As a precautionary response to COVID-19, Ohio EPA is currently operating with most staff working remotely. If you are working with our staff on a current project and you know the name of the employee you are working with, email them at or call them directly. The Agency website has contact information for every district, division, and office. To report a spill or environmental emergency, contact the spill hotline (800) 282-9378 or (614) 224-0946. This number should only be used for emergencies. For all other calls, please contact Ohio EPA’s main phone line at (614) 644-3020 or the main line for the division or office you are trying to reach.

After March 23, our district offices and Central Office will be temporarily closed and will have increasingly limited ability to receive deliveries, plans, etc. All entities are encouraged to submit plans, permit applications, etc., electronically where there are existing avenues to do so, such as the eBusiness Center (eBiz). Please refer to the list of available services on the main eBiz webpage. We encourage you to make use of all that apply, even if you have not used eBiz in the past. Plans under 25 MB can be emailed. For large plans over 25 MB, entities should work with the reviewer/division to upload via LiquidFiles. Directions for submitting docs via LiquidFiles is available on YouTube. We apologize for the inconvenience and thank you in advance for your understanding. If you wish to send hard copies of documents to any of Ohio EPA’s district offices, the best method to ensure we receive these documents is to send them via U.S. Mail. Since all offices are closed, deliveries outside of U.S. Mail (FedEx, UPS) will likely be returned because the offices are closed and deliveries cannot be made.

CITIZEN CONTACT: Amber Finkelstein

Ohio EPA Recognizes Voluntary Cleanup at Gowdy North Site in Columbus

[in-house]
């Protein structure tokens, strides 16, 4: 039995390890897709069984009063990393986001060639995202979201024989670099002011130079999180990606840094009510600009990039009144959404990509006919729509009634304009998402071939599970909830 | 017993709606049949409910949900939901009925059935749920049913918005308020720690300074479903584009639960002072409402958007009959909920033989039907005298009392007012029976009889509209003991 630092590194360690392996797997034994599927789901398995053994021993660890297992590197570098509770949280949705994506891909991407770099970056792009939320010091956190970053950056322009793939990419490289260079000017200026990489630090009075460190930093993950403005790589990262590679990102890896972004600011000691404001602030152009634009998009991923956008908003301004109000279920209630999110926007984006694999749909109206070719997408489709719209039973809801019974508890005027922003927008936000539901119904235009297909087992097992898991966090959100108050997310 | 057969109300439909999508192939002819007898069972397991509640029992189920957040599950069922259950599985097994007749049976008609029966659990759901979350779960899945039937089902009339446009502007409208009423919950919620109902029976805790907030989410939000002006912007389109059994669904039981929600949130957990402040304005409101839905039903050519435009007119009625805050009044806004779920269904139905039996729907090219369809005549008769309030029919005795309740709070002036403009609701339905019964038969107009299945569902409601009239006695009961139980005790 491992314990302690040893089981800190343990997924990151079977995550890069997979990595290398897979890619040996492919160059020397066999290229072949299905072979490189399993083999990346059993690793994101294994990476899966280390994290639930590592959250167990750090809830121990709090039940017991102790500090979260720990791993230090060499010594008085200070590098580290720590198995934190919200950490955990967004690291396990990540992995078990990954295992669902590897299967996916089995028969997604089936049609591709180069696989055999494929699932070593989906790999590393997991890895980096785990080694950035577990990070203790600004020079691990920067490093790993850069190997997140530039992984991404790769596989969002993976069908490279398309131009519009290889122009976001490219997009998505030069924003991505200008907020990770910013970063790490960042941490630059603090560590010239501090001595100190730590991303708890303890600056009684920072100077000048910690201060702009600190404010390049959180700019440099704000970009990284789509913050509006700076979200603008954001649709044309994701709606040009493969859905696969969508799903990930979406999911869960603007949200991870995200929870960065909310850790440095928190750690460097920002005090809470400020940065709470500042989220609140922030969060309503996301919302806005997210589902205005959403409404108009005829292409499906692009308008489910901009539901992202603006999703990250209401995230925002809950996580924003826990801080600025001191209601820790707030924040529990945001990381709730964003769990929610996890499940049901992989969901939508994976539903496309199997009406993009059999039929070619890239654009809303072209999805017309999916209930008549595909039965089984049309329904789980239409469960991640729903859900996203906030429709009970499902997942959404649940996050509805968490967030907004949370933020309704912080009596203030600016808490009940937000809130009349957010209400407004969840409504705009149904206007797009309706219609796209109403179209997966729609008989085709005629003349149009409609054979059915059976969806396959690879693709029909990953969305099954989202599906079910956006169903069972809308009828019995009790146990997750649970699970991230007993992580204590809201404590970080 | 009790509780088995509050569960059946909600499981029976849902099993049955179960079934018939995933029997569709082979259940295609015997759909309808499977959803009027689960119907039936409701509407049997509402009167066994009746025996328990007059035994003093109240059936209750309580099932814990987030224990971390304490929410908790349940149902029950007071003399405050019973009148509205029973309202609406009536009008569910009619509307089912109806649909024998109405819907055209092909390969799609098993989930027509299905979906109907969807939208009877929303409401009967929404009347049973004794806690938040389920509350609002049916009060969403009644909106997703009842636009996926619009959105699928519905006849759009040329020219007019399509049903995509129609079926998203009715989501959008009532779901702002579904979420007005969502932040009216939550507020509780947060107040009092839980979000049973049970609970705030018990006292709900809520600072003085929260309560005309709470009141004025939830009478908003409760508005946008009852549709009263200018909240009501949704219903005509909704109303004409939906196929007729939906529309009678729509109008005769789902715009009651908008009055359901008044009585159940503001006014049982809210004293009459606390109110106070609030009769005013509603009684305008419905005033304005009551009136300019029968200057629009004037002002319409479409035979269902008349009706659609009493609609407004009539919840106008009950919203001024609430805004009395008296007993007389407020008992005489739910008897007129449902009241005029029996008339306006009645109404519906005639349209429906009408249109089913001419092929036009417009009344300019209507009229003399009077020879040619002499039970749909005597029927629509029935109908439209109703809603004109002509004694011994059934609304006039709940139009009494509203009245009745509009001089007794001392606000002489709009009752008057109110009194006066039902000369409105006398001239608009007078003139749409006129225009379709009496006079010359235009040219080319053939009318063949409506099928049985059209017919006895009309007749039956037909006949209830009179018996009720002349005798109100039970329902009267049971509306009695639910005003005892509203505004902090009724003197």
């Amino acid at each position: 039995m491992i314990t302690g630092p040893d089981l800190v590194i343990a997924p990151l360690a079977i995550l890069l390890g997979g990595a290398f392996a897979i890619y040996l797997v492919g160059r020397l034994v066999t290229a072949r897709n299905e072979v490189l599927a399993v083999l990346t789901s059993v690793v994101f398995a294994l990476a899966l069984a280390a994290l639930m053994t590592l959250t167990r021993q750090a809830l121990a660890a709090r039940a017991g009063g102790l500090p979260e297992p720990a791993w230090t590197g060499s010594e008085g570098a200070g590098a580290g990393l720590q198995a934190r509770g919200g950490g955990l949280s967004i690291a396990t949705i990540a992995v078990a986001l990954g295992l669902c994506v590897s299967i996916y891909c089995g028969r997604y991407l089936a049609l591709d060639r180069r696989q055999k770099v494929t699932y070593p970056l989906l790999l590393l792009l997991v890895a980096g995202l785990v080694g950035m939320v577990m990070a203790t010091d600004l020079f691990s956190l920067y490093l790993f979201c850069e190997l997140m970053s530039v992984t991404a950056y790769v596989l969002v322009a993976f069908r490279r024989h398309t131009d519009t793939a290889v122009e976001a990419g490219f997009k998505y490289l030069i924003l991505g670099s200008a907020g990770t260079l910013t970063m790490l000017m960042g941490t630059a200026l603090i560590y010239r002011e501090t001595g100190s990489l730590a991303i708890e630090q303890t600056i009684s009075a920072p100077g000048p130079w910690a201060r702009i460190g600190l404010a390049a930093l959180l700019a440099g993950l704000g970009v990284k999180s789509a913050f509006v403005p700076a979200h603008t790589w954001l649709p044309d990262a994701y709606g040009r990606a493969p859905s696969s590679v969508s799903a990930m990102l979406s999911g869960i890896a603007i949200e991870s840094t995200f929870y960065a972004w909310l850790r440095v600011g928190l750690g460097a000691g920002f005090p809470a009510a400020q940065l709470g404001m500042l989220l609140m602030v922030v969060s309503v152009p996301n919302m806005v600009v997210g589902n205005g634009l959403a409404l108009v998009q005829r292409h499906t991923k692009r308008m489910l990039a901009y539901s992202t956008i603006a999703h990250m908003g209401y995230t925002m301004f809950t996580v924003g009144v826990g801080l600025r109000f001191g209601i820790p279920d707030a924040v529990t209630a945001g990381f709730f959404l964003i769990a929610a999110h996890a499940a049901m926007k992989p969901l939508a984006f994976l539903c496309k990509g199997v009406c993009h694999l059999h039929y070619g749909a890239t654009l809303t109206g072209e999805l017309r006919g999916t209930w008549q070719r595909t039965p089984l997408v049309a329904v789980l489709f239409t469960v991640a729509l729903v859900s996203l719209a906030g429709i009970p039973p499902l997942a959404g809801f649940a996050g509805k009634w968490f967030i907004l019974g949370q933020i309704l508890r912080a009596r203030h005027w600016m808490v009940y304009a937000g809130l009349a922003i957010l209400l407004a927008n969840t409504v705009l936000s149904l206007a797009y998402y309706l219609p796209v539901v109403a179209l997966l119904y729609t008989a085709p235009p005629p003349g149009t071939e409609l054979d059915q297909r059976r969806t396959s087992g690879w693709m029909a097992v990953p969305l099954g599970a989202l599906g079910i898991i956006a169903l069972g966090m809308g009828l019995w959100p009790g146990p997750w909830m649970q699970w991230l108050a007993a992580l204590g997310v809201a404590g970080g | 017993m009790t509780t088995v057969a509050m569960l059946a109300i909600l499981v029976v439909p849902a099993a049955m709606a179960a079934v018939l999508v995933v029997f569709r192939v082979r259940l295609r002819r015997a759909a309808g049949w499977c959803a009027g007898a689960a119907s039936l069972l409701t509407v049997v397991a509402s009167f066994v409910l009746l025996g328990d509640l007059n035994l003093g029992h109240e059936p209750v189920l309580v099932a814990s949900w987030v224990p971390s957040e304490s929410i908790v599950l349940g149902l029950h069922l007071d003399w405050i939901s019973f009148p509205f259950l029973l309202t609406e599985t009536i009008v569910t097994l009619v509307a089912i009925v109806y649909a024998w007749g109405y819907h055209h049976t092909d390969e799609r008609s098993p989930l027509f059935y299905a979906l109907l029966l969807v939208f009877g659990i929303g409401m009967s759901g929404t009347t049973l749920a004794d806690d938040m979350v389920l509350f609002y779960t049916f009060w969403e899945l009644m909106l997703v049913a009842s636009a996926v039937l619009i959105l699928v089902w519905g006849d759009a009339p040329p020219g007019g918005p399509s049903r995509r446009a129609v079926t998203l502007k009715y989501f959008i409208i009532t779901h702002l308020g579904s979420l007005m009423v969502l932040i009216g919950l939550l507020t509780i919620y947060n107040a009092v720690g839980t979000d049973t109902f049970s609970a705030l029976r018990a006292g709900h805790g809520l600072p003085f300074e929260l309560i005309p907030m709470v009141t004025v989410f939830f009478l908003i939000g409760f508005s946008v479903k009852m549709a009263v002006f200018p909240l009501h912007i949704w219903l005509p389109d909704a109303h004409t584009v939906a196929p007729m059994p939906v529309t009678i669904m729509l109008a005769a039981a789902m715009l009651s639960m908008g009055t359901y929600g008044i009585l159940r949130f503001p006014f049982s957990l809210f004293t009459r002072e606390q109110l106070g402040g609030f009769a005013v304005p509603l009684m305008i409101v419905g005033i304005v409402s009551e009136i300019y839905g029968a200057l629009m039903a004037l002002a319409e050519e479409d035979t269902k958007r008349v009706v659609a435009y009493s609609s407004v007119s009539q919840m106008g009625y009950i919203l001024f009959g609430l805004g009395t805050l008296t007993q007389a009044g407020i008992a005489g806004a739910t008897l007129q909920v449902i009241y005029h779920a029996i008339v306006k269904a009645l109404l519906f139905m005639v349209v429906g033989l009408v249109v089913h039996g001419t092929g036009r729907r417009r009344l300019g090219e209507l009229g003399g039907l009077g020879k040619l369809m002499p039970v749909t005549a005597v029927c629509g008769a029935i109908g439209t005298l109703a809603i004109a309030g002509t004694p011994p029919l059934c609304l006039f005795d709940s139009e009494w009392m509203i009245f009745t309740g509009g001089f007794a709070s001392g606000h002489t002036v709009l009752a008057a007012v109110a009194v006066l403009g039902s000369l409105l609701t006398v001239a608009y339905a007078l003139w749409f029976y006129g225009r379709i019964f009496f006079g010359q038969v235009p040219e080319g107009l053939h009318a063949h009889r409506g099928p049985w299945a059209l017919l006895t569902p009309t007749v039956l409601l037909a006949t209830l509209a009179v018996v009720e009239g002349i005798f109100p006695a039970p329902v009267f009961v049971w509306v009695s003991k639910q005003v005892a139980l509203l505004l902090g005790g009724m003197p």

Redevelopment has begun at a former brownfield in Columbus, known as the Gowdy North property, following an environmental investigation and remediation through Ohio EPA’s Voluntary Action Program (VAP). Ohio EPA recognizes the efforts of the volunteers (the Franklin County Board of Commissioners and Gowdy Partners III LLC).

Ohio EPA recently issued a covenant not to sue for the approximately 7.2-acre Gowdy North property, located at 1045 and 1145 Olentangy River Rd. Approximately 4.7 acres of the property are owned by Gowdy Partners and have been developed as The Stefanie Spielman Comprehensive Breast Center. Another 2.5 acres are owned by Time Warner Cable Midwest LLC and have not yet been developed.

Ohio EPA also issued a covenant not to sue in 2007 for the approximately 18.6-acre Gowdy Field property, located just to the south, which has since been developed as Time Warner’s regional headquarters and The Ohio State University Eye and Ear Institute. Both the Gowdy North and Gowdy Field properties were part of a landfill used by the city of Columbus from 1950 to 1969.

By entering the VAP, the volunteers assumed responsibility for remediating the property. Following standards developed by Ohio EPA, the volunteers hired a certified environmental professional to assess the site, identify any areas of concern and remediate any contamination on the property to a level that allows for commercial/industrial development.

A covenant not to sue protects the property’s owners or operators and future owners from being legally responsible to the State of Ohio for further environmental investigation and remediation relating to known releases. This protection applies only when the property is used and maintained in accordance with the terms and conditions of the covenant.

In the 18 years since Ohio EPA issued the first covenant under VAP, more than 8,000 acres of blighted land have been revitalized at nearly 400 sites across the state.


The Ohio Environmental Protection Agency was created in 1972 to consolidate efforts to protect and improve air quality, water quality and waste management in Ohio. Since then, air pollutants dropped by as much as 90 percent; large rivers meeting standards improved from 21 percent to 89 percent; and hundreds of polluting, open dumps were replaced with engineered landfills and an increased emphasis on waste reduction and recycling.